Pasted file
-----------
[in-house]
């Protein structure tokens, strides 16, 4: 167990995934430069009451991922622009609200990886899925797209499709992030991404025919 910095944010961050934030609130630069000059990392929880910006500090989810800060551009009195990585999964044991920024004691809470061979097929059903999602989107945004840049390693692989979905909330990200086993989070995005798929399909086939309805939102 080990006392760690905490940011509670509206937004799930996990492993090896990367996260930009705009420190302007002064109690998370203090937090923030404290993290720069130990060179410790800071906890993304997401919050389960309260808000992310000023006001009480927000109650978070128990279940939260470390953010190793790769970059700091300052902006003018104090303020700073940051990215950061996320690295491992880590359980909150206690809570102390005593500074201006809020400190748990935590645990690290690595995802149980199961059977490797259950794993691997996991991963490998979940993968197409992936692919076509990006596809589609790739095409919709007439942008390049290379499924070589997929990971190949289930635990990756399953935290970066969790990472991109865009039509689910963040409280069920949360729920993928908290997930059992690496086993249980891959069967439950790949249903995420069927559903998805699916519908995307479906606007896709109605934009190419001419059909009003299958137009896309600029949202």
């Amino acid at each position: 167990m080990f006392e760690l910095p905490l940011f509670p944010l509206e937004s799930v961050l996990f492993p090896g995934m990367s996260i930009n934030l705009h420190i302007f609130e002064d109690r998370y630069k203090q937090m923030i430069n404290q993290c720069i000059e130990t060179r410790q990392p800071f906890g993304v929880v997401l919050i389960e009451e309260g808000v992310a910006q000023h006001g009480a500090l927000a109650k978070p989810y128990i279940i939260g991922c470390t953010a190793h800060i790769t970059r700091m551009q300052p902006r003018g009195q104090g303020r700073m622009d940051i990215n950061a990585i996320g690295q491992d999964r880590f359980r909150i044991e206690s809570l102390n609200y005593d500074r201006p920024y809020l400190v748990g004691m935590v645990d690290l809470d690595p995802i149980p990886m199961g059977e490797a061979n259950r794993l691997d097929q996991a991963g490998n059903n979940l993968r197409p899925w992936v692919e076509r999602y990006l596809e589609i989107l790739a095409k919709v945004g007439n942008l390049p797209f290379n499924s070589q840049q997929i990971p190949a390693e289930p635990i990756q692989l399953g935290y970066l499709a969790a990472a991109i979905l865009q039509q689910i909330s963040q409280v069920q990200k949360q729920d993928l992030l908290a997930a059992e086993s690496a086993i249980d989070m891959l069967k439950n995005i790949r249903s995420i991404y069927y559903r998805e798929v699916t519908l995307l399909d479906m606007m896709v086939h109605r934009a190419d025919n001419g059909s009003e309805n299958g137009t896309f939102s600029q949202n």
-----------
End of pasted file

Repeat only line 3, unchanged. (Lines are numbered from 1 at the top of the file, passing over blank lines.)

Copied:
């Amino acid at each position: 167990m080990f006392e760690l910095p905490l940011f509670p944010l509206e937004s799930v961050l996990f492993p090896g995934m990367s996260i930009n934030l705009h420190i302007f609130e002064d109690r998370y630069k203090q937090m923030i430069n404290q993290c720069i000059e130990t060179r410790q990392p800071f906890g993304v929880v997401l919050i389960e009451e309260g808000v992310a910006q000023h006001g009480a500090l927000a109650k978070p989810y128990i279940i939260g991922c470390t953010a190793h800060i790769t970059r700091m551009q300052p902006r003018g009195q104090g303020r700073m622009d940051i990215n950061a990585i996320g690295q491992d999964r880590f359980r909150i044991e206690s809570l102390n609200y005593d500074r201006p920024y809020l400190v748990g004691m935590v645990d690290l809470d690595p995802i149980p990886m199961g059977e490797a061979n259950r794993l691997d097929q996991a991963g490998n059903n979940l993968r197409p899925w992936v692919e076509r999602y990006l596809e589609i989107l790739a095409k919709v945004g007439n942008l390049p797209f290379n499924s070589q840049q997929i990971p190949a390693e289930p635990i990756q692989l399953g935290y970066l499709a969790a990472a991109i979905l865009q039509q689910i909330s963040q409280v069920q990200k949360q729920d993928l992030l908290a997930a059992e086993s690496a086993i249980d989070m891959l069967k439950n995005i790949r249903s995420i991404y069927y559903r998805e798929v699916t519908l995307l399909d479906m606007m896709v086939h109605r934009a190419d025919n001419g059909s009003e309805n299958g137009t896309f939102s600029q949202n």